a year ago

Malaysia labour migration

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Things do not seem to get right for workers' migration to Malaysia. Ever since Malaysia emerged as a destination for employment of Bangladeshi expatriate workers decades ago, there have been hiccups, one after another, seriously affecting the migration process. Flouting of job contracts by employers, irregularities in recruitment by local recruiting agents, exorbitant migration fees, unacceptable workplace conditions and so on figured time and again to dent whatever good intent both countries had in mind to keep the process going. The irregularities went too far to invite a moratorium on labour migration for three and a half years. Now that the moratorium is gone and migration process has started afresh, it is the extremely high fees charged by local recruiters in defiance of government instructions that threaten to bungle the process.

In fact, the fees now being charged by the recruiters are five times higher than that set by the government recently. The government through a circular had set the maximum migration cost at Tk 78,990, while the recruiters are reportedly charging a worker between Tk 350,000 and Tk 400,000. The cost set by the government included various fees, including passport fee, medical test fee, welfare fee, insurance fee, BMET smart card fee, pre-departure fee, uniform fee, and recruiting agency service charge, among others. In the same circular, the expatriate welfare ministry said that as per the contract signed between the two countries, the Malaysian recruiter will bear the rest of the expenses including the Malaysian government's immigration security fee, processing fees, visit pass, medical test fee, immigration security clearance, air ticket for the first-time entry, any Covid-19-related test or quarantine cost, if needed.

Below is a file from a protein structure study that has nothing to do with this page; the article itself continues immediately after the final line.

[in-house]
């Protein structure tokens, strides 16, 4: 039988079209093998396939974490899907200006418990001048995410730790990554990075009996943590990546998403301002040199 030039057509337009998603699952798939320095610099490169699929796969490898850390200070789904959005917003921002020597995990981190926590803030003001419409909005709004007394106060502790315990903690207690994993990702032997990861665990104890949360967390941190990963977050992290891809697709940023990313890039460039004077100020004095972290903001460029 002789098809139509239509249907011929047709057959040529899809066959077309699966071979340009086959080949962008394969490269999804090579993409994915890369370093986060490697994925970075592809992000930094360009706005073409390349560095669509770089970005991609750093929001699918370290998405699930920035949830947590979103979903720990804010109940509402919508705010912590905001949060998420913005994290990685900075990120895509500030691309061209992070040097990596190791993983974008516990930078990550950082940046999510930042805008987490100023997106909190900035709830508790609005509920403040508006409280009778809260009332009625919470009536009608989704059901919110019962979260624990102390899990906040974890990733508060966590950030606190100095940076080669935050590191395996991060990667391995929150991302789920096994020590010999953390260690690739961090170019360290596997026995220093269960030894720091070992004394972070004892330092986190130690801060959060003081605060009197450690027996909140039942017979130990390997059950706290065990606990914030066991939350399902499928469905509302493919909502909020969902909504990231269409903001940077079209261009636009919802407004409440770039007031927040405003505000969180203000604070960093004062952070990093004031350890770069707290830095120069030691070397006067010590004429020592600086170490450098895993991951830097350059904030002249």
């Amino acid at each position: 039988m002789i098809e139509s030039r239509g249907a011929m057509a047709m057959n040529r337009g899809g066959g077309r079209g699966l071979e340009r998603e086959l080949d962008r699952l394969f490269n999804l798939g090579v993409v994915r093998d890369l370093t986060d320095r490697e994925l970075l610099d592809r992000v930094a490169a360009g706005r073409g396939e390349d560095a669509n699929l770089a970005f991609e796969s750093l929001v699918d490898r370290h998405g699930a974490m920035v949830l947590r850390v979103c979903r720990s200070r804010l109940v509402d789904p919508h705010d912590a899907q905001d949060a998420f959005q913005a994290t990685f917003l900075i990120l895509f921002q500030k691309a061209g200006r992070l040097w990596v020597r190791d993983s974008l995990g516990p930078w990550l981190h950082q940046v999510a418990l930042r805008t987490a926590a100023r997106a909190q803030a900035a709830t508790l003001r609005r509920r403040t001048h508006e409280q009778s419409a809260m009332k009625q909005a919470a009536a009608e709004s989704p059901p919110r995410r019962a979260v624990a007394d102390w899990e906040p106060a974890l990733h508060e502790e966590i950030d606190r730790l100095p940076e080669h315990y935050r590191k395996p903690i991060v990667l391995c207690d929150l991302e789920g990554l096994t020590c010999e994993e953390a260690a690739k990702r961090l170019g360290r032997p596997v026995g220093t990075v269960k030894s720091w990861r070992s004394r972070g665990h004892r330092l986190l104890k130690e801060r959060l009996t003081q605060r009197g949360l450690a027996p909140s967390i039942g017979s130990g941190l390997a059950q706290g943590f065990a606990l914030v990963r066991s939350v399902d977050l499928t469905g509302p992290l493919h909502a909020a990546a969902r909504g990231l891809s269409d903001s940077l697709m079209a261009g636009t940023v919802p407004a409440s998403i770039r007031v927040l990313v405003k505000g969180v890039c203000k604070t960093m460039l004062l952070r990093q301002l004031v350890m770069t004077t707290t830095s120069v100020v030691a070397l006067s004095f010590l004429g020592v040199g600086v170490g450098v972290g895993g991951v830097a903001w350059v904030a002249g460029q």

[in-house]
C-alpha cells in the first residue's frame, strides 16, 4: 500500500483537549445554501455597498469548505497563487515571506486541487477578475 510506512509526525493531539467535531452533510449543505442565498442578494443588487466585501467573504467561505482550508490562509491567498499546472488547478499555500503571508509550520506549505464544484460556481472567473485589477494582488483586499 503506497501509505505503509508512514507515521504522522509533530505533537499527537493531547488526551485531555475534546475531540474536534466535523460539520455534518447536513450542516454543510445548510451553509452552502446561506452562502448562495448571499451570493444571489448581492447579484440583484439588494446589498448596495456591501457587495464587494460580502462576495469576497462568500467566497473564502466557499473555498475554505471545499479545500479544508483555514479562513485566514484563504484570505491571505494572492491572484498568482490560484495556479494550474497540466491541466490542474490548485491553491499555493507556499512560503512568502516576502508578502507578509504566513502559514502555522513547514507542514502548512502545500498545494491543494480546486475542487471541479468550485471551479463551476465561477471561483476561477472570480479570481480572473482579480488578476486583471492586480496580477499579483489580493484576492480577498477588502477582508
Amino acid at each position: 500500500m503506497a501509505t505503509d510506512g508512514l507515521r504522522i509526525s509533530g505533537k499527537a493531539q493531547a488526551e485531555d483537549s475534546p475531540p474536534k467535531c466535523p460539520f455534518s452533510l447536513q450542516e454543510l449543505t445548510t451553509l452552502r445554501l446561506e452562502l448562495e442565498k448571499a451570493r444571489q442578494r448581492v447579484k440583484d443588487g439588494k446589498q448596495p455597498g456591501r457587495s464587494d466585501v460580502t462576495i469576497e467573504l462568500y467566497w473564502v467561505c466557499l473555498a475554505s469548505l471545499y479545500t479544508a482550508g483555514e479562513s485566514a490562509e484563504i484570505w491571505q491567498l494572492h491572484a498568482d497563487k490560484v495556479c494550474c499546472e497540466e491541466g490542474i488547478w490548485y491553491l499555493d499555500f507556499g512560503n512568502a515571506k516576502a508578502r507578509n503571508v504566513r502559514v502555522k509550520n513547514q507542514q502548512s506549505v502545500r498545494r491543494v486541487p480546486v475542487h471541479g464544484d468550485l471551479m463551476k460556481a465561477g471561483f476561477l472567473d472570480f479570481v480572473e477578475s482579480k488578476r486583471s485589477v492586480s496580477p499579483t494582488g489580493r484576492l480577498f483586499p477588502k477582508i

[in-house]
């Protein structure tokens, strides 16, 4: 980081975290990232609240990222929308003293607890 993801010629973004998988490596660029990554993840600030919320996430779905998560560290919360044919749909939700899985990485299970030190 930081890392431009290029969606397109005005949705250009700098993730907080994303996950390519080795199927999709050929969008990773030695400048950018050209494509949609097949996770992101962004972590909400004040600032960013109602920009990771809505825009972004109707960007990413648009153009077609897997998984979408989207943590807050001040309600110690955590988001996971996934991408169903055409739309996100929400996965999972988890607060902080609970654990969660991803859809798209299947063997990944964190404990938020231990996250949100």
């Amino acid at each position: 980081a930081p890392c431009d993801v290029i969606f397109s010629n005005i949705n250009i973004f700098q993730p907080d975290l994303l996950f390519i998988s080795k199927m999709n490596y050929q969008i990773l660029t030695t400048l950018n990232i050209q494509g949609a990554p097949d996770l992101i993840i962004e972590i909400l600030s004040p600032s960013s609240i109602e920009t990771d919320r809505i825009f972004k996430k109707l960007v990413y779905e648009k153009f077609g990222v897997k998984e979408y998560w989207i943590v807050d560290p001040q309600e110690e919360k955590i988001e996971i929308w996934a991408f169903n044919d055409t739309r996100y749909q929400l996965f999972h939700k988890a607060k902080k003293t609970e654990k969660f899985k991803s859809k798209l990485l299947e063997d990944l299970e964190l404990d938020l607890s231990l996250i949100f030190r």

Concerned quarters hold that while it is the syndication in the recruitment process which is the key factor, a lack of government monitoring is no less responsible for high costs. Due to unaffordable costs, they fear the potential labour market might get shut again. What transpires from reports is that corruption at both ends -- the recruiters and the employers -- is at the root of the wrongdoings that the concerned ministry has little or no control to set right. It may be noted that the Malaysian authorities selected 25 manpower agencies from Bangladesh to do the recruiting job. It has been learnt from reports that the agencies had to pay money to their Malaysian counterparts to get visas for workers, and now they are passing the burden on to the hapless jobseekers.

The obvious question now is, since the migration procedure and all pros and cons of the arrangement were inked by the two governments, is it not the duty of the Bangladesh authorities to take up the issue with their Malaysian counterparts to settle the problems facing the workers? The expatriate welfare minister has reportedly said necessary actions would be taken if specific allegations were received by the ministry. There is no reason why the ministry and the Bureau of Manpower, Employment and Training (BMET) should not be aware of the gross misdeeds. It's time that the authorities sat up and did the needful.

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